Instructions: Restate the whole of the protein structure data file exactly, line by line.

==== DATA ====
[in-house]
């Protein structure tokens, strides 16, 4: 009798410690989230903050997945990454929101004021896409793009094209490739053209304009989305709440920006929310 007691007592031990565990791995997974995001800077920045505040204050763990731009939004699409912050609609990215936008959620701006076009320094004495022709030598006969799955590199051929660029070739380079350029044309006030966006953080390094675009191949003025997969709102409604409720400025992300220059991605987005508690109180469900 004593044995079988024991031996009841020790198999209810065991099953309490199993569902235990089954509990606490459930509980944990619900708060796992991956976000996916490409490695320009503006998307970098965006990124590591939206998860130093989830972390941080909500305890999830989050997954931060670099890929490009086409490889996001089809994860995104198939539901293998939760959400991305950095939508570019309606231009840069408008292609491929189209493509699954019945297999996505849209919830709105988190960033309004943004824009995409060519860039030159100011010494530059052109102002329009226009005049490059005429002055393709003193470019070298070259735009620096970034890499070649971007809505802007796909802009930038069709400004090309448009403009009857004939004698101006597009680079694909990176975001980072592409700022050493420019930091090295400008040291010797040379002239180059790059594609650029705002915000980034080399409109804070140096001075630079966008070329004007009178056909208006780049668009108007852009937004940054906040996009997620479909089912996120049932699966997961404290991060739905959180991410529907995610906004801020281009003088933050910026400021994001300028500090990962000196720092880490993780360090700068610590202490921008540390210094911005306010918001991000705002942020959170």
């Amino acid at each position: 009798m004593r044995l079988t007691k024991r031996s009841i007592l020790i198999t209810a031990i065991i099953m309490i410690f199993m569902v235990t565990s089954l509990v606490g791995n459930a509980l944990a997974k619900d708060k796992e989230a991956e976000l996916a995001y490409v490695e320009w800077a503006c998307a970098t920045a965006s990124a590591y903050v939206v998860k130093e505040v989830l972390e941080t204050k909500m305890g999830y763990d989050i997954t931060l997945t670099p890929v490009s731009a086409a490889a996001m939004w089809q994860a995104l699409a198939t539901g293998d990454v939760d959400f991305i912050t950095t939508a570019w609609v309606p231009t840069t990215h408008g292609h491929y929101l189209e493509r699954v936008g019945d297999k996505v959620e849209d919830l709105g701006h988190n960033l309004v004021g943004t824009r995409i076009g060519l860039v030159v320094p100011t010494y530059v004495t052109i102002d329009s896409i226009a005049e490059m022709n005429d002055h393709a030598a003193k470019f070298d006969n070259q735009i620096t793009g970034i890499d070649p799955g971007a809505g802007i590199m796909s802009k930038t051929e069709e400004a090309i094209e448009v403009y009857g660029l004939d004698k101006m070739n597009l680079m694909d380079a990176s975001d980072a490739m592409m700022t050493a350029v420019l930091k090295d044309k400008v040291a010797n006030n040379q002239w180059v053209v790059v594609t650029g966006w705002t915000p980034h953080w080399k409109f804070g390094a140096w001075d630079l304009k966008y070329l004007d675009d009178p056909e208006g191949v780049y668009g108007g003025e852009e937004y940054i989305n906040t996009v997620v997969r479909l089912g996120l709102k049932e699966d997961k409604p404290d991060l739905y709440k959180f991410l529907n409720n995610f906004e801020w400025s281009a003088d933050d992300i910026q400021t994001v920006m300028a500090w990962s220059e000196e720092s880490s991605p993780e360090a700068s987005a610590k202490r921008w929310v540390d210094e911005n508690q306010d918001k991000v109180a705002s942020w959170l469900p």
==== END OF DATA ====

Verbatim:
[in-house]
């Protein structure tokens, strides 16, 4: 009798410690989230903050997945990454929101004021896409793009094209490739053209304009989305709440920006929310 007691007592031990565990791995997974995001800077920045505040204050763990731009939004699409912050609609990215936008959620701006076009320094004495022709030598006969799955590199051929660029070739380079350029044309006030966006953080390094675009191949003025997969709102409604409720400025992300220059991605987005508690109180469900 004593044995079988024991031996009841020790198999209810065991099953309490199993569902235990089954509990606490459930509980944990619900708060796992991956976000996916490409490695320009503006998307970098965006990124590591939206998860130093989830972390941080909500305890999830989050997954931060670099890929490009086409490889996001089809994860995104198939539901293998939760959400991305950095939508570019309606231009840069408008292609491929189209493509699954019945297999996505849209919830709105988190960033309004943004824009995409060519860039030159100011010494530059052109102002329009226009005049490059005429002055393709003193470019070298070259735009620096970034890499070649971007809505802007796909802009930038069709400004090309448009403009009857004939004698101006597009680079694909990176975001980072592409700022050493420019930091090295400008040291010797040379002239180059790059594609650029705002915000980034080399409109804070140096001075630079966008070329004007009178056909208006780049668009108007852009937004940054906040996009997620479909089912996120049932699966997961404290991060739905959180991410529907995610906004801020281009003088933050910026400021994001300028500090990962000196720092880490993780360090700068610590202490921008540390210094911005306010918001991000705002942020959170």
């Amino acid at each position: 009798m004593r044995l079988t007691k024991r031996s009841i007592l020790i198999t209810a031990i065991i099953m309490i410690f199993m569902v235990t565990s089954l509990v606490g791995n459930a509980l944990a997974k619900d708060k796992e989230a991956e976000l996916a995001y490409v490695e320009w800077a503006c998307a970098t920045a965006s990124a590591y903050v939206v998860k130093e505040v989830l972390e941080t204050k909500m305890g999830y763990d989050i997954t931060l997945t670099p890929v490009s731009a086409a490889a996001m939004w089809q994860a995104l699409a198939t539901g293998d990454v939760d959400f991305i912050t950095t939508a570019w609609v309606p231009t840069t990215h408008g292609h491929y929101l189209e493509r699954v936008g019945d297999k996505v959620e849209d919830l709105g701006h988190n960033l309004v004021g943004t824009r995409i076009g060519l860039v030159v320094p100011t010494y530059v004495t052109i102002d329009s896409i226009a005049e490059m022709n005429d002055h393709a030598a003193k470019f070298d006969n070259q735009i620096t793009g970034i890499d070649p799955g971007a809505g802007i590199m796909s802009k930038t051929e069709e400004a090309i094209e448009v403009y009857g660029l004939d004698k101006m070739n597009l680079m694909d380079a990176s975001d980072a490739m592409m700022t050493a350029v420019l930091k090295d044309k400008v040291a010797n006030n040379q002239w180059v053209v790059v594609t650029g966006w705002t915000p980034h953080w080399k409109f804070g390094a140096w001075d630079l304009k966008y070329l004007d675009d009178p056909e208006g191949v780049y668009g108007g003025e852009e937004y940054i989305n906040t996009v997620v997969r479909l089912g996120l709102k049932e699966d997961k409604p404290d991060l739905y709440k959180f991410l529907n409720n995610f906004e801020w400025s281009a003088d933050d992300i910026q400021t994001v920006m300028a500090w990962s220059e000196e720092s880490s991605p993780e360090a700068s987005a610590k202490r921008w929310v540390d210094e911005n508690q306010d918001k991000v109180a705002s942020w959170l469900p």